Foot rests flat or angled, which is better

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This topic contains 4 replies, has 5 voices, and was last updated by  sarah 5 years, 9 months ago.

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    I have had recent discussions with my coleagues and there is some anecdotal opinions around the use of flat vs. angled footrests in office workstation setups. The new word on the street is that flat is better. what do you think? I am looking for a study or some emperical evidence to support the appropriate ergonomic workstation setups in an office environment. Is there anything out there?



    If the footrest is close to the chair and the lower legs are vertical, then a flat footrest works well.  This is generally used to compensate for a higher seat and essentially "raises the floor".  If the footrest is used further away from the chair so the user extends his/her knees, then an angled footrest works better to allow a natural ankle posture and prevent plantarflexion.

    An angled footrest can be used close to the chair to compensate for high heels and bring the ankle into a more natural posture.

    Tom Adams, CPE 

    Cleveland Clinic 

    Cleveland, OH




    I have not found a recent study regarding footrests.  I typically look at ankle position leg position and almost always find that the flat footrest works better for those who wear regular shoes (no heels).

    In addition, many of the manufactured angled footrests tend to be too high (2/12-3" at front and 4+ at the middle) or too narrow.  In my opinion, those footrests that are movable are not stable supports and I do not use those at all.

    From a user standpoint, if given a choice, most of my clients have chosen a flat footrest over an angled footrest due to improved comfort and a sense of stability.





    I recommend a footrest made from metal with a non slip carpet foot platform and 4 threaded steel feet with rubber bottoms.  This solid, easily adjustable footrest works well either in close to the chair with a flatter angle or further away from the chai with a greater angle.  I also recommend not to sit still – and to move the legs regularly beneath the desk.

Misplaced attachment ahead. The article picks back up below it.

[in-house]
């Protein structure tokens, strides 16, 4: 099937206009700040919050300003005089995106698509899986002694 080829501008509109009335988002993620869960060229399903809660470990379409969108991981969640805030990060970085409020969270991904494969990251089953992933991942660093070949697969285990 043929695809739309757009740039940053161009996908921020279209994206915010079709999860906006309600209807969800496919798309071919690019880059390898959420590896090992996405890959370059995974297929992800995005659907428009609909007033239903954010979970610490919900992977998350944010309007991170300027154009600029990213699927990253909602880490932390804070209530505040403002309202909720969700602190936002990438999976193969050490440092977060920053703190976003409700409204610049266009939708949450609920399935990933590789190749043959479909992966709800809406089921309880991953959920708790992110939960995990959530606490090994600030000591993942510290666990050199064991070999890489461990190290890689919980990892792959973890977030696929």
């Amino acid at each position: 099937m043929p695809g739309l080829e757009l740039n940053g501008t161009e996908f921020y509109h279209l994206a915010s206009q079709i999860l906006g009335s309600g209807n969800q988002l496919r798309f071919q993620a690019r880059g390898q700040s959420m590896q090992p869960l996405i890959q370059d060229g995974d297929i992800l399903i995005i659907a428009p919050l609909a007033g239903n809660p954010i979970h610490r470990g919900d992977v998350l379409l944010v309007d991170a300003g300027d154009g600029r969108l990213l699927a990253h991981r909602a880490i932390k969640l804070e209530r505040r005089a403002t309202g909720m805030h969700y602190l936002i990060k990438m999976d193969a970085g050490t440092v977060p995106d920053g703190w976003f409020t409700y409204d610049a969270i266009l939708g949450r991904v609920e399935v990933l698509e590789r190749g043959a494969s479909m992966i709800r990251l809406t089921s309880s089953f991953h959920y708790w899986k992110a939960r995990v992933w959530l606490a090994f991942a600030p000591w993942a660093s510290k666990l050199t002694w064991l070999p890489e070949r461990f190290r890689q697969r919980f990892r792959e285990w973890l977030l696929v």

I generally prefer the angled style footrests.  Two reasons; first most of the angled styles have some ability to match the angle to the pressure applied from the feet.  That’s important because as we all know one size does not fit all.  The same principal applies with angle adjustments.  Some footrests have an ability to be set to a specific angle others simply float.  I prefer the floating style because they allow the usre to flex and move their ankles.  That ultimately will cause some movement of the leg as well. 

    It is important that footrests have some non-skid material on the bottom so the user isn’t chasing them all around the floor.  That brings up the second reason I like the angle style.  I believe they help the user take better advantage of the back support of the chair.  Most of us would agree that a seat adjustment should have a slightly forward angle.  Problem is, many users rebel from that adjustment because they sometimes feel as though they are sliding out of the seat, especially if the seat has just a little too far forward slant adjustment.  With an angled footrest and non-skid material the user will feel a little more secure with the seat adjustment I’ve talked about and more likely to use it.

    One caveat to this; I recommend to many of my clients that they consider either an adjustable height workstation so they can alter their posture in more ways.  Some companies are not willing to spring for that feature so the next best option is what we call the "poor persons sit/stand", of course not in front of the client.  Elevate the work surface to standing height then put the chair on a stool kit.  I don’t like the foot ring on stools used for a rest so a taller stand alone foot rest is also suggested.  In this case I like the flat surface.  The main reason I prefer this is that they are often used to help mount the stool and a good solid flat surface is safer. 


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